After a long day of working in the garden, I love to soak in the tub. I also love to add bath salts, but so many of them have food dyes that end up staining my white tub. So I cobbled together a few recipes to come up with this one that uses dried lavender from the garden (which adds anti-stress aromas to the bath) as well as dried powdered milk, oatmeal, essential oils, and salt. For this recipe both sea salt and plain Epsom salt works really well.

The milk and the oatmeal help nourish dry skin, and the scent of lavender oil can lower your stress levels. People have been soaking in salts for centuries as salt because it helps increase circulation, calms irritated skin, and can ease sore muscles, especially after working the garden. For this reason, Sarah Munro, (my PhD historian and heroine in book 2 of the Deadly Force series, ONE DARK WISH), has added this recipe her collection of DIY herbal recipes.

I hope you all have a wonderful week and are enjoying time in a garden, even if it’s not your own.

Sarah Munro’s Lavender Bath Milk


  • 1 cup rolled oats
  • 1 cup powdered milk
  • 10 drops essential lavender oil
  • 1/2 cup sea salt or plain Epsom salts
  • 4 Tablespoons dried lavender pods
  • Clean glass jar with tight-fitting lid


Using a food processor or a blender, mix together the oats, powdered milk, and lavender oil.

Pour the salt into the jar. Add the oats/powdered milk mixture on top, making sure to layer the ingredients and not mix them. Add lavender flowers/pods on top for the final layer. Seal the jar. The bath milk with last in a sealed jar for up to six months. This makes a great gift!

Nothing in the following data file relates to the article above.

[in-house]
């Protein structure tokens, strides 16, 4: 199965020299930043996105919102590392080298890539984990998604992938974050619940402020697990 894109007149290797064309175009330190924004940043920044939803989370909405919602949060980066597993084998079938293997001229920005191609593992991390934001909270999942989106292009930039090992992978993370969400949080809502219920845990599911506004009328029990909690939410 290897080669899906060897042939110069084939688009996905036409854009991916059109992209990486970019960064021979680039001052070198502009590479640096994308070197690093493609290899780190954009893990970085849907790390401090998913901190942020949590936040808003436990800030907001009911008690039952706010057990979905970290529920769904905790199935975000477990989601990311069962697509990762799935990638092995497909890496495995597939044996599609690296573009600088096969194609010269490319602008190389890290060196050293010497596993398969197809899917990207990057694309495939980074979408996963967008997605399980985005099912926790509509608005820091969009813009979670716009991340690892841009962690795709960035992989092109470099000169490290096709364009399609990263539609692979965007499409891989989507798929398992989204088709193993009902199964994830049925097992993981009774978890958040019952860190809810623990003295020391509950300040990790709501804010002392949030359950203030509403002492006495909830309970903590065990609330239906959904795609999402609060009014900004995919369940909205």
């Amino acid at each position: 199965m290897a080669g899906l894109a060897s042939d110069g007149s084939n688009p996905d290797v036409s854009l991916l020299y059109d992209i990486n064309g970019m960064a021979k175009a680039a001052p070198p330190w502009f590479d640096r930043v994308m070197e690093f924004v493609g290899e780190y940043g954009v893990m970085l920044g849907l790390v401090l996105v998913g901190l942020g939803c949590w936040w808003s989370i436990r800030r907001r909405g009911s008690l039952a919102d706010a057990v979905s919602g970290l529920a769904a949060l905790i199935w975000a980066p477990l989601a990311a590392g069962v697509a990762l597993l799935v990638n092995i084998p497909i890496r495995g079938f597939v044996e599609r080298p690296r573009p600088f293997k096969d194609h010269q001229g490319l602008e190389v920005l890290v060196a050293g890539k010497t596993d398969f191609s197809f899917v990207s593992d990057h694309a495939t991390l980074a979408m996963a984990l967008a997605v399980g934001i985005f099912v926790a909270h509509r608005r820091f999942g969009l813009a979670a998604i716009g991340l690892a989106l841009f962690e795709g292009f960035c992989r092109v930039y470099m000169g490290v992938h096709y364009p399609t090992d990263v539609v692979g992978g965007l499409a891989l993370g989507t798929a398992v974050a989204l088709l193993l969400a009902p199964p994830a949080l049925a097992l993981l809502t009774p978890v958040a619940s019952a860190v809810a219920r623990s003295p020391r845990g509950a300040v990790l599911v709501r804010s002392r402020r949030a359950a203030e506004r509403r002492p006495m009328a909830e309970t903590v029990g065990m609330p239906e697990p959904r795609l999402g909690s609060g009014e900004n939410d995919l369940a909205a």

TO USE: Run water in the tub and add the entire contents of the glass jar. Let the mixture dissolve and enjoy your bath!


I am not a medical professional and nothing written on this blog is medical advice. None of my statements have been evaluated by the FDA (I am legally required to give you this disclaimer).

It is important to do your due diligence before foraging, harvesting, and/or consuming any type of medicinal plant.

  • If you are taking any medications, talk to your doctor about any potential drug interactions.
  • If you are allergic to anything, make sure whatever you are foraging is not in the same family. Example: While dandelions are typically considered safe, those who are allergic to ragweed, latex, daisies, or any other plants in the same or similar families, may not be able to consume dandelion.

Always research potential side effectsdosage recommendations, and how to properly prepare and consume each medicinal plant.

Always make sure you are foraging what you believe to be. Fully prepare and study the anatomy before harvesting wild plants.

Always make sure your kitchen/work area is clean and that all materials are sterilized.

Do not forage plants from areas that have been sprayed within the past 2 years at the very least.

I am not legally or morally responsible for the health of any of my readers. Please do your own research!

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